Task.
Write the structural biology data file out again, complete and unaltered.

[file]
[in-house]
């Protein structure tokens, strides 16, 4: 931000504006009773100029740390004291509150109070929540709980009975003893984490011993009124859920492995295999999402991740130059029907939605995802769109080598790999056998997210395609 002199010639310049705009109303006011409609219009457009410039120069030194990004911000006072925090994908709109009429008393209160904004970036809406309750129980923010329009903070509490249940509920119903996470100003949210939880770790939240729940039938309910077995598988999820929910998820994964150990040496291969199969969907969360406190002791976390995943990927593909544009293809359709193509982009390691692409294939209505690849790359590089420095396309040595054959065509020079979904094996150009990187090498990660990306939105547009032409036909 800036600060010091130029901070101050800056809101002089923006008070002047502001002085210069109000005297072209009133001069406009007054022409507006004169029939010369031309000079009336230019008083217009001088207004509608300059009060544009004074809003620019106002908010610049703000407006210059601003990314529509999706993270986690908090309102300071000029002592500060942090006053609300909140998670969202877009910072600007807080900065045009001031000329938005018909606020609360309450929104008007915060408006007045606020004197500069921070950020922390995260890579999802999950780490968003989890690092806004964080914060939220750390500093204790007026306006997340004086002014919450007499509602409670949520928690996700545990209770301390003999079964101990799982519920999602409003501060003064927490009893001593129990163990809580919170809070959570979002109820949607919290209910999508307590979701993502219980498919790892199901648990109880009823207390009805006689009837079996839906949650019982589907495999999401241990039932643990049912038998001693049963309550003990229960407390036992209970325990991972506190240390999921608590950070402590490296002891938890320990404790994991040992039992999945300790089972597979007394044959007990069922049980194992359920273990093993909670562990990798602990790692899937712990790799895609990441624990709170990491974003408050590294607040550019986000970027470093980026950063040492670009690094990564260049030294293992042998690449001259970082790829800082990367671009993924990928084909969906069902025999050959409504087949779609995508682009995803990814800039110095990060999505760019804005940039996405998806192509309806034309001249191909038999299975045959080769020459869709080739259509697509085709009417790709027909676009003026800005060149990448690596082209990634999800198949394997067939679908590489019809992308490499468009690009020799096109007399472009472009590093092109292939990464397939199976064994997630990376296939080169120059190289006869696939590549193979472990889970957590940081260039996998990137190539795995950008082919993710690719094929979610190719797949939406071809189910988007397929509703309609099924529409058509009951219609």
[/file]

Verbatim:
[in-house]
């Protein structure tokens, strides 16, 4: 931000504006009773100029740390004291509150109070929540709980009975003893984490011993009124859920492995295999999402991740130059029907939605995802769109080598790999056998997210395609 002199010639310049705009109303006011409609219009457009410039120069030194990004911000006072925090994908709109009429008393209160904004970036809406309750129980923010329009903070509490249940509920119903996470100003949210939880770790939240729940039938309910077995598988999820929910998820994964150990040496291969199969969907969360406190002791976390995943990927593909544009293809359709193509982009390691692409294939209505690849790359590089420095396309040595054959065509020079979904094996150009990187090498990660990306939105547009032409036909 800036600060010091130029901070101050800056809101002089923006008070002047502001002085210069109000005297072209009133001069406009007054022409507006004169029939010369031309000079009336230019008083217009001088207004509608300059009060544009004074809003620019106002908010610049703000407006210059601003990314529509999706993270986690908090309102300071000029002592500060942090006053609300909140998670969202877009910072600007807080900065045009001031000329938005018909606020609360309450929104008007915060408006007045606020004197500069921070950020922390995260890579999802999950780490968003989890690092806004964080914060939220750390500093204790007026306006997340004086002014919450007499509602409670949520928690996700545990209770301390003999079964101990799982519920999602409003501060003064927490009893001593129990163990809580919170809070959570979002109820949607919290209910999508307590979701993502219980498919790892199901648990109880009823207390009805006689009837079996839906949650019982589907495999999401241990039932643990049912038998001693049963309550003990229960407390036992209970325990991972506190240390999921608590950070402590490296002891938890320990404790994991040992039992999945300790089972597979007394044959007990069922049980194992359920273990093993909670562990990798602990790692899937712990790799895609990441624990709170990491974003408050590294607040550019986000970027470093980026950063040492670009690094990564260049030294293992042998690449001259970082790829800082990367671009993924990928084909969906069902025999050959409504087949779609995508682009995803990814800039110095990060999505760019804005940039996405998806192509309806034309001249191909038999299975045959080769020459869709080739259509697509085709009417790709027909676009003026800005060149990448690596082209990634999800198949394997067939679908590489019809992308490499468009690009020799096109007399472009472009590093092109292939990464397939199976064994997630990376296939080169120059190289006869696939590549193979472990889970957590940081260039996998990137190539795995950008082919993710690719094929979610190719797949939406071809189910988007397929509703309609099924529409058509009951219609």